What is Endodontics?

Endodontics is the branch of dentistry that focuses on disease and injury of the soft tissue inside of the tooth – the dental pulp.

What Is Root Canal Treatment?

Root canal treatment is a procedure that is done to treat an infection at the centre of the tooth.

The Tooth and Its Structure

The tooth is made up of 2 parts, the crown which is the part of the tooth we can see in our mouths and the roots, the roots extend into the bone of the jaw to anchor the tooth in position.

Our teeth are made up of different structures:

  • Enamel – the hard outer surface
  • Dentine – a softer material which supports the enamel and makes up most of the tooth
  • Cementum – a hard material which covers the roots surface
  • Dental pulp – soft tissue at the centre of the tooth

The root canal system is made up of the dental pulp and this extends from the crown of the tooth right down to the end of the root. A single tooth can have more than one root canal.


Does Root Canal Treatment hurt?

No, anaesthetic is used when Root Canal Treatment is performed. Therefore you shouldn’t feel any pain.

Usually infection is discovered on an x-ray of your teeth. You can have symptoms of infection or in some cases there are no symptoms at all.

  • Pain when eating or drinking hot or cold food and drink
  • Pain when biting or chewing
  • A loose tooth

As infection progresses the symptoms you’ve been experiencing can disappear, this is because of pulpal death. 

In many cases patients then believe that their tooth is fine, but in fact the infection has spread through the root canal system of the tooth.

You then develop further symptoms (and in this case more extreme than the initial symptoms):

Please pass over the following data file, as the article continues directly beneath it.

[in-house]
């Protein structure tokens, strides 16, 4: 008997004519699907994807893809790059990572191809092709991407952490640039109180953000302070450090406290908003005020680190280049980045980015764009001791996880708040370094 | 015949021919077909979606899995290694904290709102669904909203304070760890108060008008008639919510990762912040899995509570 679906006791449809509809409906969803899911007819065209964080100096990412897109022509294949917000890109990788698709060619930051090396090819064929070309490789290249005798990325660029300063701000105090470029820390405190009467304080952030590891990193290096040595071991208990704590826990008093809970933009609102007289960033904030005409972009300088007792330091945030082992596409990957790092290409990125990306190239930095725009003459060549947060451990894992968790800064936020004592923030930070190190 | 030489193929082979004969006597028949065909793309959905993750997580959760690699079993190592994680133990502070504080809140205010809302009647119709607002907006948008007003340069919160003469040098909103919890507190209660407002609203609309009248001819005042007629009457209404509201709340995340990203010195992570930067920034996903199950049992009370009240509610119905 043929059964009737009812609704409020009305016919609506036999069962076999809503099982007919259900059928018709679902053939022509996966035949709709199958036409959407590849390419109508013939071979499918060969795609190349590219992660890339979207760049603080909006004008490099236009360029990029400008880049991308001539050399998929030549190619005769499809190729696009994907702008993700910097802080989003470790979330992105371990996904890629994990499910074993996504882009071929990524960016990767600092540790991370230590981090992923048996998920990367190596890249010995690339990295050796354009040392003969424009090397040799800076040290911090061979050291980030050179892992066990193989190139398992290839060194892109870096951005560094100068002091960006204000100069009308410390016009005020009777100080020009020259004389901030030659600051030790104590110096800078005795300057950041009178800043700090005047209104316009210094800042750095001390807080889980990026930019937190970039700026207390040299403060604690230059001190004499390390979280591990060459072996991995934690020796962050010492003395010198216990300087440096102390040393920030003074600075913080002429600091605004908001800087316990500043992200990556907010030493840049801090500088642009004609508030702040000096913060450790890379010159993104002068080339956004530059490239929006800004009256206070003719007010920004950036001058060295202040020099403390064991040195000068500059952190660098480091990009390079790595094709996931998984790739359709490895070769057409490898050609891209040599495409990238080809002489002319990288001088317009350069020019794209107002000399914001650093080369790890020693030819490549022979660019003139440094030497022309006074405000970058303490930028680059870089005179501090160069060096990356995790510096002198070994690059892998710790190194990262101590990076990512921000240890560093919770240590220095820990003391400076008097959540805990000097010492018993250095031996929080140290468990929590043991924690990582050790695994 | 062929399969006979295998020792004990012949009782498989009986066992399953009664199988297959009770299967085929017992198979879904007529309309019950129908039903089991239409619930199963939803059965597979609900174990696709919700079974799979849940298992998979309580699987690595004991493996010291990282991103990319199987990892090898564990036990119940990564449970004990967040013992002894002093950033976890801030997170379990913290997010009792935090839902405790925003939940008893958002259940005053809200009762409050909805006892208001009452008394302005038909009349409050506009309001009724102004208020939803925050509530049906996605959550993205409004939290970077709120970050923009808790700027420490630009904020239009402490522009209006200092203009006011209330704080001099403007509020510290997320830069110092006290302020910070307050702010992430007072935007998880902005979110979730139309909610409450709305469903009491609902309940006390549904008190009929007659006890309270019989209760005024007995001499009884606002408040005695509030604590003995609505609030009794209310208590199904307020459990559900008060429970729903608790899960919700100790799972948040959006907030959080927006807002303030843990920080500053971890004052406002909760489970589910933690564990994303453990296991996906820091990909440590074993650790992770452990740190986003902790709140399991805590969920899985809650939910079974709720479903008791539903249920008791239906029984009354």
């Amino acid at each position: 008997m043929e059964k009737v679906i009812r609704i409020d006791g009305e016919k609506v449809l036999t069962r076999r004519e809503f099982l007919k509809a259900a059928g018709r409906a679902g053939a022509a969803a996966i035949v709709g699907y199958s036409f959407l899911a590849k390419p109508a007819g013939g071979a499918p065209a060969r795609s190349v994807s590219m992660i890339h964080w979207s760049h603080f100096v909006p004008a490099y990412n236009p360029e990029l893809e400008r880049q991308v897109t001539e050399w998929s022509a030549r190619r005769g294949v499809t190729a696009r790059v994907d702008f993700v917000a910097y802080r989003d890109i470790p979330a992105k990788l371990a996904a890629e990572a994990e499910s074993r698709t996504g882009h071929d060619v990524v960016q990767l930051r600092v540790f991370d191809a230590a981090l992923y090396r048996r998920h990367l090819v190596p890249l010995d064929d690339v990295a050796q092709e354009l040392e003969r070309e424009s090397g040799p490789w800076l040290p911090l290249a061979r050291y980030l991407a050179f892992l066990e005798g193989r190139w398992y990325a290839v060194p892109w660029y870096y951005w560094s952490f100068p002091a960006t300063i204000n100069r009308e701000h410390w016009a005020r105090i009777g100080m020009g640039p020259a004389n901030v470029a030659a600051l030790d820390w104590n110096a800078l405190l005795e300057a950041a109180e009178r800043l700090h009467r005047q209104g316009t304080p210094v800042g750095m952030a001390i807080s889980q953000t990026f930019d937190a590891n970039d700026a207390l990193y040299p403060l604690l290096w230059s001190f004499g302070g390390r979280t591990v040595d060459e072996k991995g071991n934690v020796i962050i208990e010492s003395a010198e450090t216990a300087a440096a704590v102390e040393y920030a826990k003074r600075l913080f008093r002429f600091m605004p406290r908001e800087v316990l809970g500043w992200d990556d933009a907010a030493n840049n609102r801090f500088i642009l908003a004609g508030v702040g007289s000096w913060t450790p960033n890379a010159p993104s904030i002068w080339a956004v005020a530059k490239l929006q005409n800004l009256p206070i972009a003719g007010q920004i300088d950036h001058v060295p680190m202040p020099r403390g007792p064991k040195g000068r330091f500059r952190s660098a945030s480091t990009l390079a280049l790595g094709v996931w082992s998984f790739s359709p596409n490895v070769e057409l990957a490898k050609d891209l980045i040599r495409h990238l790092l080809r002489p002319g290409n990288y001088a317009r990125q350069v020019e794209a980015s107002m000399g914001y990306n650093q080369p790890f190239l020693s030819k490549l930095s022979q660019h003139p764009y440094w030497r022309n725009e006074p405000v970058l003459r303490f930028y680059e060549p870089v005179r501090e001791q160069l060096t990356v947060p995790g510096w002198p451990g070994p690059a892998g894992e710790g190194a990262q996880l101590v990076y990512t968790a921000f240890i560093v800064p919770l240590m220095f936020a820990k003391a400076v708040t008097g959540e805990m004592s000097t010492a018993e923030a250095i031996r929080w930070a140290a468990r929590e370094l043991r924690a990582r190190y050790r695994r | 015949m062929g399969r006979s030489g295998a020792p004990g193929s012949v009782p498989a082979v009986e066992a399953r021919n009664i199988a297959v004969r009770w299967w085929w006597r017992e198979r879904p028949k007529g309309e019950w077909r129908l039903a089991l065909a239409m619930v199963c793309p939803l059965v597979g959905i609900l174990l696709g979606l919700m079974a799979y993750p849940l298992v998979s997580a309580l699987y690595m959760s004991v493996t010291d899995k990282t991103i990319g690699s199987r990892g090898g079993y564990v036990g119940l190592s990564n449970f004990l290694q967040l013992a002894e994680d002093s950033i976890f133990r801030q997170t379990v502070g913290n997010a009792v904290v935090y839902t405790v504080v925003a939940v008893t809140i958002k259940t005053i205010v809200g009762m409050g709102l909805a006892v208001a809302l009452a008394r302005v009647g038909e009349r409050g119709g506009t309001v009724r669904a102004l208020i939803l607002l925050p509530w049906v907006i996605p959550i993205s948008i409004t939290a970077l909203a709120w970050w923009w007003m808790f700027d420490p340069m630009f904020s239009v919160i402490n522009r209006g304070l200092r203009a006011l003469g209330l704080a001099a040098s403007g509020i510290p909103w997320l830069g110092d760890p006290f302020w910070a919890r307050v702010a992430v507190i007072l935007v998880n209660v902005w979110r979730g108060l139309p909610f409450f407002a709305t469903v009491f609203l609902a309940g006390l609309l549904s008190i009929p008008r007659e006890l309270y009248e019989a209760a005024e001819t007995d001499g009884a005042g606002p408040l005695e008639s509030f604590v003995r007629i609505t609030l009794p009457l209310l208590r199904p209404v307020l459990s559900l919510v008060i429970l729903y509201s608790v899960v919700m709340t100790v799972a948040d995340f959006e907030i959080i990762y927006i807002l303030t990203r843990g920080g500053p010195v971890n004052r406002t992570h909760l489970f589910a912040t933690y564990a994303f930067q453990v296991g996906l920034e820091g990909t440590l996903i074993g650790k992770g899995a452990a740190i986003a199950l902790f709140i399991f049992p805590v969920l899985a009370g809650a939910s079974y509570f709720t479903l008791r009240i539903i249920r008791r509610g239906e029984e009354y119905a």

• Pain when biting or chewing returning
  • Swelling of the gum, this is usually near the affected tooth
  • Abscess, pus oozing from a swollen part of your gum
  • A swollen cheek or jaw
  • The tooth darkening in colour

The longer an infected tooth is left untreated, the more likely it is to become unsaveable. The pulp will not heal itself. In some cases you may need an extraction. Large infections can also damage the soft tissues and even the jaw bone.

The only way to treat the infection in the root canal is to remove the bacteria. This can be done by either a Root Canal Treatment or an Extraction. 

Extraction is the worst case scenario.

At SmileBox we will do everything to try and save your natural tooth.

An easy way to describe a root canal treatment is by calling it a glorified filling. You will receive local anaesthetic and then it will feel like you are having a filling. The bacteria is removed from the tooth and the root canal(s) and then your tooth will be restored. We usually recommend placing a crown on a tooth that has had Root Canal Treatment. This is due to the fact they become weaker and are more prone to fracture in future.

Composite veneers and bonding can be more prone to staining compared to natural tooth enamel and other dental materials like ceramic/porcelain. While composite materials are designed to resist staining to some extent, they are not entirely resistant to discolouration.

Several factors can contribute to the staining of composite veneers and bonding:

Composite veneers and bonding can be more prone to staining compared to natural tooth enamel and other dental materials like porcelain. While composite materials used in veneers and bonding are designed to resist staining to some extent, they are not entirely impervious to discolouration.

Several factors can contribute to the staining of composite veneers and bonding:

Diet: Consuming dark-coloured foods and beverages such as coffee, tea, red wine, and

certain berries can lead to staining over time.